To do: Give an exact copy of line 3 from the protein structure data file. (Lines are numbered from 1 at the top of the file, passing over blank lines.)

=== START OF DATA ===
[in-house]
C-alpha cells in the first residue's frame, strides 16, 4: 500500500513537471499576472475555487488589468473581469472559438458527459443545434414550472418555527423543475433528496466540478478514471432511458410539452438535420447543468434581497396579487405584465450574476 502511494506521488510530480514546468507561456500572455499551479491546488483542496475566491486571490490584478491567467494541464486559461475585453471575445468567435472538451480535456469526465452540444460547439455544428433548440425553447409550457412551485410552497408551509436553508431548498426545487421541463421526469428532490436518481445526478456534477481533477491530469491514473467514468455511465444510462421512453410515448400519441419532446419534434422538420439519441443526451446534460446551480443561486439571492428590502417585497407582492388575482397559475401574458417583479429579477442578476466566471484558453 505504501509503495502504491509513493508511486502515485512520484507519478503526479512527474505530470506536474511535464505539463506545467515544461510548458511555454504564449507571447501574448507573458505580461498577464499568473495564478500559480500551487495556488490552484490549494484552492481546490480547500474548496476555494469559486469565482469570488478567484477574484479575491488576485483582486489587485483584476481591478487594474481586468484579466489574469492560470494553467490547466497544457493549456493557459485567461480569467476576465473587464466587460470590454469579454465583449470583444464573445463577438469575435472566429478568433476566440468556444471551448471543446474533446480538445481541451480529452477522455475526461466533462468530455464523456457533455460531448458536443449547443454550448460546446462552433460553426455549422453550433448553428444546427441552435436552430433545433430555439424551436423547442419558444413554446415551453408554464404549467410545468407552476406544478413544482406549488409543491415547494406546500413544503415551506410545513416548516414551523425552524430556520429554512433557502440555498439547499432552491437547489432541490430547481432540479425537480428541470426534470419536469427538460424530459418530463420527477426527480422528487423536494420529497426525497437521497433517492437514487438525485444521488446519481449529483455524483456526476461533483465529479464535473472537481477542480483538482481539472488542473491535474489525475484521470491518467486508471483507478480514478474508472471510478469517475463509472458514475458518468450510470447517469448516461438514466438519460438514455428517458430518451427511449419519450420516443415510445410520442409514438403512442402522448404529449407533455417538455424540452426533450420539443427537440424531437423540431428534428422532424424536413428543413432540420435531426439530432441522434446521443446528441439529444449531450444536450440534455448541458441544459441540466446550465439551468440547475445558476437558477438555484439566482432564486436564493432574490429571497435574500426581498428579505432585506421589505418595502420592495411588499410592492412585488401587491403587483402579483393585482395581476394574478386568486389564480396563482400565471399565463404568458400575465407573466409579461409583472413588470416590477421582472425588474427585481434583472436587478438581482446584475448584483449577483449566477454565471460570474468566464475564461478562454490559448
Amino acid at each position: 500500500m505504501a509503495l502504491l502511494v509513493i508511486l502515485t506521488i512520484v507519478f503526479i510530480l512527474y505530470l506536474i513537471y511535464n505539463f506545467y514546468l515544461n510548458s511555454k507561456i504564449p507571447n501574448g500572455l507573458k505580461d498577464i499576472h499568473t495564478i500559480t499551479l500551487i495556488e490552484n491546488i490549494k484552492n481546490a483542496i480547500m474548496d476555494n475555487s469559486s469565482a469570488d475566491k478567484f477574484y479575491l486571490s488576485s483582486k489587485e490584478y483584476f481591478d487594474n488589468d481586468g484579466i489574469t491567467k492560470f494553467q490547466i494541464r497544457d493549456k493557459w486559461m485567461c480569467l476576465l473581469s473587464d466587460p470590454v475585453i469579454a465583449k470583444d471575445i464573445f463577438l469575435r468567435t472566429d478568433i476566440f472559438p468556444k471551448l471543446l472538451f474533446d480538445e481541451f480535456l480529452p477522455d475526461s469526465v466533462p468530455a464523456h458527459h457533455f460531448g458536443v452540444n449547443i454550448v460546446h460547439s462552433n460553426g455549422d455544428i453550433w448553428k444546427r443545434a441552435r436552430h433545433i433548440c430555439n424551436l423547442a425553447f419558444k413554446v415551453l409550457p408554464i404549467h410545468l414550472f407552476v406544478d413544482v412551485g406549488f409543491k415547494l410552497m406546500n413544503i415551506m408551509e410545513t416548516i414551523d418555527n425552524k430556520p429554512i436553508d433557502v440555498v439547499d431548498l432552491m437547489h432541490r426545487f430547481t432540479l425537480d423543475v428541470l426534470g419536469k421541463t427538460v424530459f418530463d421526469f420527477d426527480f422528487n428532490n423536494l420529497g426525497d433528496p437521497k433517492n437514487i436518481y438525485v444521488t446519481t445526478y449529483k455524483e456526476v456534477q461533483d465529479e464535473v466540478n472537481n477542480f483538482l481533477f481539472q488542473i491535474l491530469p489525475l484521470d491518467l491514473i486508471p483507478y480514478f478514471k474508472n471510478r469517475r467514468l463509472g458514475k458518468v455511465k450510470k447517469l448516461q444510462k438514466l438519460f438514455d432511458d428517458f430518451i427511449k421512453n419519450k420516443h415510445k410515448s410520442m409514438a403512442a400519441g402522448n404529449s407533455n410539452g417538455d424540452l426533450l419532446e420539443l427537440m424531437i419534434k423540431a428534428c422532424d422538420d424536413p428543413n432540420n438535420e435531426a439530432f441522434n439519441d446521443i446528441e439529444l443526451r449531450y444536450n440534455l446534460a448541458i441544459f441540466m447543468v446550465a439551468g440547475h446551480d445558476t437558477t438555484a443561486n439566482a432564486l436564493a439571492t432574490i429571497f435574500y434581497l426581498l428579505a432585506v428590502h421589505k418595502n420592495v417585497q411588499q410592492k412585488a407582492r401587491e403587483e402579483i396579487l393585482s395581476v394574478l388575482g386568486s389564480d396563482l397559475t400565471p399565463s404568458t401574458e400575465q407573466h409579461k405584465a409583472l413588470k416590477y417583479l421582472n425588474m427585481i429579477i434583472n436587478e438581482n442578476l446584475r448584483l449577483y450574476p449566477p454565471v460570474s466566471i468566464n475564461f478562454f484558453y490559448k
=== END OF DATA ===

Amino acid at each position: 500500500m505504501a509503495l502504491l502511494v509513493i508511486l502515485t506521488i512520484v507519478f503526479i510530480l512527474y505530470l506536474i513537471y511535464n505539463f506545467y514546468l515544461n510548458s511555454k507561456i504564449p507571447n501574448g500572455l507573458k505580461d498577464i499576472h499568473t495564478i500559480t499551479l500551487i495556488e490552484n491546488i490549494k484552492n481546490a483542496i480547500m474548496d476555494n475555487s469559486s469565482a469570488d475566491k478567484f477574484y479575491l486571490s488576485s483582486k489587485e490584478y483584476f481591478d487594474n488589468d481586468g484579466i489574469t491567467k492560470f494553467q490547466i494541464r497544457d493549456k493557459w486559461m485567461c480569467l476576465l473581469s473587464d466587460p470590454v475585453i469579454a465583449k470583444d471575445i464573445f463577438l469575435r468567435t472566429d478568433i476566440f472559438p468556444k471551448l471543446l472538451f474533446d480538445e481541451f480535456l480529452p477522455d475526461s469526465v466533462p468530455a464523456h458527459h457533455f460531448g458536443v452540444n449547443i454550448v460546446h460547439s462552433n460553426g455549422d455544428i453550433w448553428k444546427r443545434a441552435r436552430h433545433i433548440c430555439n424551436l423547442a425553447f419558444k413554446v415551453l409550457p408554464i404549467h410545468l414550472f407552476v406544478d413544482v412551485g406549488f409543491k415547494l410552497m406546500n413544503i415551506m408551509e410545513t416548516i414551523d418555527n425552524k430556520p429554512i436553508d433557502v440555498v439547499d431548498l432552491m437547489h432541490r426545487f430547481t432540479l425537480d423543475v428541470l426534470g419536469k421541463t427538460v424530459f418530463d421526469f420527477d426527480f422528487n428532490n423536494l420529497g426525497d433528496p437521497k433517492n437514487i436518481y438525485v444521488t446519481t445526478y449529483k455524483e456526476v456534477q461533483d465529479e464535473v466540478n472537481n477542480f483538482l481533477f481539472q488542473i491535474l491530469p489525475l484521470d491518467l491514473i486508471p483507478y480514478f478514471k474508472n471510478r469517475r467514468l463509472g458514475k458518468v455511465k450510470k447517469l448516461q444510462k438514466l438519460f438514455d432511458d428517458f430518451i427511449k421512453n419519450k420516443h415510445k410515448s410520442m409514438a403512442a400519441g402522448n404529449s407533455n410539452g417538455d424540452l426533450l419532446e420539443l427537440m424531437i419534434k423540431a428534428c422532424d422538420d424536413p428543413n432540420n438535420e435531426a439530432f441522434n439519441d446521443i446528441e439529444l443526451r449531450y444536450n440534455l446534460a448541458i441544459f441540466m447543468v446550465a439551468g440547475h446551480d445558476t437558477t438555484a443561486n439566482a432564486l436564493a439571492t432574490i429571497f435574500y434581497l426581498l428579505a432585506v428590502h421589505k418595502n420592495v417585497q411588499q410592492k412585488a407582492r401587491e403587483e402579483i396579487l393585482s395581476v394574478l388575482g386568486s389564480d396563482l397559475t400565471p399565463s404568458t401574458e400575465q407573466h409579461k405584465a409583472l413588470k416590477y417583479l421582472n425588474m427585481i429579477i434583472n436587478e438581482n442578476l446584475r448584483l449577483y450574476p449566477p454565471v460570474s466566471i468566464n475564461f478562454f484558453y490559448k